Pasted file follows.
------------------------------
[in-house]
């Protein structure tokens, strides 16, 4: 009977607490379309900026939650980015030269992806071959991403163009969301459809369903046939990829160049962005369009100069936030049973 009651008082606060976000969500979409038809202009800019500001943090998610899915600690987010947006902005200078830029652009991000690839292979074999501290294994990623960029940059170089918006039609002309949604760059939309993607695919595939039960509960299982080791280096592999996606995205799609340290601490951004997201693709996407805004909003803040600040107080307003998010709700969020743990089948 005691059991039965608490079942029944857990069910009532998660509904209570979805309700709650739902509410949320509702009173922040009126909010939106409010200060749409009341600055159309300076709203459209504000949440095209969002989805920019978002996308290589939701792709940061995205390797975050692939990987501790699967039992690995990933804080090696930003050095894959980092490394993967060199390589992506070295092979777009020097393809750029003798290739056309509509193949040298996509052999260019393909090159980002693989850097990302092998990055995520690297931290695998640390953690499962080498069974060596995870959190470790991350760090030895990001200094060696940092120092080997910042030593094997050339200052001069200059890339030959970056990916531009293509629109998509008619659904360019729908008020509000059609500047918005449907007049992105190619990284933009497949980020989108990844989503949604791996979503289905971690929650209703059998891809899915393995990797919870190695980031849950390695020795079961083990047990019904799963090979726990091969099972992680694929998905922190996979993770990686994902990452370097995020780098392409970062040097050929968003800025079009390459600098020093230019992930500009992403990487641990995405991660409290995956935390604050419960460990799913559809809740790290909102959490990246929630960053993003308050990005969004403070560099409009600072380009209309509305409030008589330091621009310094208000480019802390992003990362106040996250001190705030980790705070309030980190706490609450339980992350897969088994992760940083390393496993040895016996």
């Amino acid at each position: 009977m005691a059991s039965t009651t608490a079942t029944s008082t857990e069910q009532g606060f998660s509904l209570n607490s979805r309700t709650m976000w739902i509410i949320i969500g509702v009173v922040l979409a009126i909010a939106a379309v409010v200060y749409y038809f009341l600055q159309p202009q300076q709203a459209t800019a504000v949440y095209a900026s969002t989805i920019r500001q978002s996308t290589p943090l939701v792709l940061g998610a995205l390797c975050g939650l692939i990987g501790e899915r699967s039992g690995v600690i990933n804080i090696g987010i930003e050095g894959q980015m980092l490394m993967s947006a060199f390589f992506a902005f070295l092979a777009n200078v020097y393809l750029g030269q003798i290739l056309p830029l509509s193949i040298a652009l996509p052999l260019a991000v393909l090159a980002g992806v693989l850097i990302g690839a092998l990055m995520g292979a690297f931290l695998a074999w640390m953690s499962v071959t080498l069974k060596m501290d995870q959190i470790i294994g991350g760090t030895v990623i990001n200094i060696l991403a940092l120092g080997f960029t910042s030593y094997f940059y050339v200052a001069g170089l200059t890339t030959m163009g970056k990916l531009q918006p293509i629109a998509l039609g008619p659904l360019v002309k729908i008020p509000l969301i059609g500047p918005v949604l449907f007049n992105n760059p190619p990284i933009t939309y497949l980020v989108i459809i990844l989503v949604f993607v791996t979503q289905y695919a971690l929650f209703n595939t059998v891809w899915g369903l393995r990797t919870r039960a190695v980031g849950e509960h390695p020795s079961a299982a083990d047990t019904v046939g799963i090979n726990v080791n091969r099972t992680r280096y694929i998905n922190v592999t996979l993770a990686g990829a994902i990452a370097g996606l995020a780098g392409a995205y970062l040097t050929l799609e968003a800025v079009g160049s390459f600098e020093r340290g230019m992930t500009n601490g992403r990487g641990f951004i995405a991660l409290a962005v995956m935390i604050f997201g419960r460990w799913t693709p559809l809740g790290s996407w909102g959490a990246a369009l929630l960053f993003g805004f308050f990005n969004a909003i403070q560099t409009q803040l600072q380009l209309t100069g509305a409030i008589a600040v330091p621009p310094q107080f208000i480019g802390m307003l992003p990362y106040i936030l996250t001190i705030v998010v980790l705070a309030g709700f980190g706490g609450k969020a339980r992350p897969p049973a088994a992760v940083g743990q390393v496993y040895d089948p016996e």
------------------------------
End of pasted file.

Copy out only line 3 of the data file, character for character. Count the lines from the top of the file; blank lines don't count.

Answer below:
């Amino acid at each position: 009977m005691a059991s039965t009651t608490a079942t029944s008082t857990e069910q009532g606060f998660s509904l209570n607490s979805r309700t709650m976000w739902i509410i949320i969500g509702v009173v922040l979409a009126i909010a939106a379309v409010v200060y749409y038809f009341l600055q159309p202009q300076q709203a459209t800019a504000v949440y095209a900026s969002t989805i920019r500001q978002s996308t290589p943090l939701v792709l940061g998610a995205l390797c975050g939650l692939i990987g501790e899915r699967s039992g690995v600690i990933n804080i090696g987010i930003e050095g894959q980015m980092l490394m993967s947006a060199f390589f992506a902005f070295l092979a777009n200078v020097y393809l750029g030269q003798i290739l056309p830029l509509s193949i040298a652009l996509p052999l260019a991000v393909l090159a980002g992806v693989l850097i990302g690839a092998l990055m995520g292979a690297f931290l695998a074999w640390m953690s499962v071959t080498l069974k060596m501290d995870q959190i470790i294994g991350g760090t030895v990623i990001n200094i060696l991403a940092l120092g080997f960029t910042s030593y094997f940059y050339v200052a001069g170089l200059t890339t030959m163009g970056k990916l531009q918006p293509i629109a998509l039609g008619p659904l360019v002309k729908i008020p509000l969301i059609g500047p918005v949604l449907f007049n992105n760059p190619p990284i933009t939309y497949l980020v989108i459809i990844l989503v949604f993607v791996t979503q289905y695919a971690l929650f209703n595939t059998v891809w899915g369903l393995r990797t919870r039960a190695v980031g849950e509960h390695p020795s079961a299982a083990d047990t019904v046939g799963i090979n726990v080791n091969r099972t992680r280096y694929i998905n922190v592999t996979l993770a990686g990829a994902i990452a370097g996606l995020a780098g392409a995205y970062l040097t050929l799609e968003a800025v079009g160049s390459f600098e020093r340290g230019m992930t500009n601490g992403r990487g641990f951004i995405a991660l409290a962005v995956m935390i604050f997201g419960r460990w799913t693709p559809l809740g790290s996407w909102g959490a990246a369009l929630l960053f993003g805004f308050f990005n969004a909003i403070q560099t409009q803040l600072q380009l209309t100069g509305a409030i008589a600040v330091p621009p310094q107080f208000i480019g802390m307003l992003p990362y106040i936030l996250t001190i705030v998010v980790l705070a309030g709700f980190g706490g609450k969020a339980r992350p897969p049973a088994a992760v940083g743990q390393v496993y040895d089948p016996e």